I do this Stoic* exercise where I pretend that every screen in the area is blank and silent.
I imagine myself sitting in a movie theater with 100 other people, for three hours, staring at a huge black screen.
I imagine an Internet cafe full of people sitting in front of blank computer screens, nobody talking to each other, total silence.
I imagine a group of friends at dinner, all looking at their lifeless phones.
This reminds me that what goes on while interacting with a screen isn’t supposed to be the point of life. It’s just a conduit to doing things in the real world. Like staying close to people when I’m not near them, or learning and practicing skills, or relaxing and entertaining myself.
Ultimately a screen is just a screen.
I have all these reasons to be in front of screens, the least important being the way I make a living. And, yeah, I learn a lot and engage a lot and develop skills on and from screens—but in reality, pure physical reality, the difference between a screen that’s on and a screen that’s off is negligible.
There are some electrons and photons moving around in really interesting patterns, and there’s the reaction they produce in my brain when I look at them. Maybe some sound waves. I don’t deny these things are amazing. Obviously!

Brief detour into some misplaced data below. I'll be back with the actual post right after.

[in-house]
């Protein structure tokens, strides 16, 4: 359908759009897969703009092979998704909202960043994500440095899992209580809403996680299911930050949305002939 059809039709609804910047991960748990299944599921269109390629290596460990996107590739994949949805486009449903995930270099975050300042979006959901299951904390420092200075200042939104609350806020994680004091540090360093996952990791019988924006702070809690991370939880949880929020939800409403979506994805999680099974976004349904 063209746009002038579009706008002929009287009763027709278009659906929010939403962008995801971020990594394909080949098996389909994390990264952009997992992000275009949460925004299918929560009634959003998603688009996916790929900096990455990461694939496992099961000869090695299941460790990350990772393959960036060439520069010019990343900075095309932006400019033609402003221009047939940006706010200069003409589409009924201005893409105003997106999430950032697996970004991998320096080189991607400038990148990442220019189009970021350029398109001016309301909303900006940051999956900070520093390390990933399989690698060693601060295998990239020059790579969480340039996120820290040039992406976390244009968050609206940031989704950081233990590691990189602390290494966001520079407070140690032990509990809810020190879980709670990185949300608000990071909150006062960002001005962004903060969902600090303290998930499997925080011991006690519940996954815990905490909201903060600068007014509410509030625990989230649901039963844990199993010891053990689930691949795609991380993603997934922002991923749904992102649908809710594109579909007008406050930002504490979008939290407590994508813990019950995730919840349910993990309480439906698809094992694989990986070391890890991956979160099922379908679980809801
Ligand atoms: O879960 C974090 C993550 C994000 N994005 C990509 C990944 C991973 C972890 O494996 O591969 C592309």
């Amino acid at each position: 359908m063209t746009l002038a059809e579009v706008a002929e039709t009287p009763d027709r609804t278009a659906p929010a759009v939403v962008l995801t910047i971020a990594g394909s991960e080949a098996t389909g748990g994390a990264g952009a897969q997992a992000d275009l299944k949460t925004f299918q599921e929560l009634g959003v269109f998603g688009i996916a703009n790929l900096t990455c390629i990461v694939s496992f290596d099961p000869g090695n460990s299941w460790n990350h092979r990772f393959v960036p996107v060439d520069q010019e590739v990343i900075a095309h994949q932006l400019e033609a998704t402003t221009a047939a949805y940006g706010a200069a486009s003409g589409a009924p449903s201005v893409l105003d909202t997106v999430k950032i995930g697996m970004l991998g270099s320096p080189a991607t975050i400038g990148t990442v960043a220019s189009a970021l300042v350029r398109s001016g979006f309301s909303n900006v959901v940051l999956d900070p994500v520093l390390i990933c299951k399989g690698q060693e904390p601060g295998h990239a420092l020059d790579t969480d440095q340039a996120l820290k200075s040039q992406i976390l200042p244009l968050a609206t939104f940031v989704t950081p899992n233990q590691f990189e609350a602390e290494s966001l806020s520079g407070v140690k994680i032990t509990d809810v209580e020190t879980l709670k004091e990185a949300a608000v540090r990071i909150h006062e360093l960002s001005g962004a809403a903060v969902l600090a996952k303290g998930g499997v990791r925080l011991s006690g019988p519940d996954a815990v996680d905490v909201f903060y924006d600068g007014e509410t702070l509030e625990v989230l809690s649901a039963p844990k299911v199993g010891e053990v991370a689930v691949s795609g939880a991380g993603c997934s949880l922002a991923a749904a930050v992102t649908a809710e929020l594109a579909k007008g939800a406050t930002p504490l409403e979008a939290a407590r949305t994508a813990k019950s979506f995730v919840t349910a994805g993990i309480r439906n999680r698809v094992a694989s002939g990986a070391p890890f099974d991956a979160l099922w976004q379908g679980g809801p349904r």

In the physical world, you are constantly clashing with molecules large and small and hard and soft and brittle and strong. You run into brick walls, get punched in the face, swim in deep water, feel the breeze in your hair, and other things that are merely metaphors for larger things.
That’s where the real action is.
It’s important to me to make sure my screen time is properly invested. It needs to be used to make me smarter, or more caring, or fresher.
Otherwise, all I’m doing is sitting still and staring at nothing.
*Note: I’m just calling it Stoic to sound cool. It functions for me the way some of the thought experiments proposed by actual Stoics function. But really this is just one weird thing (among many) that I think about sometimes.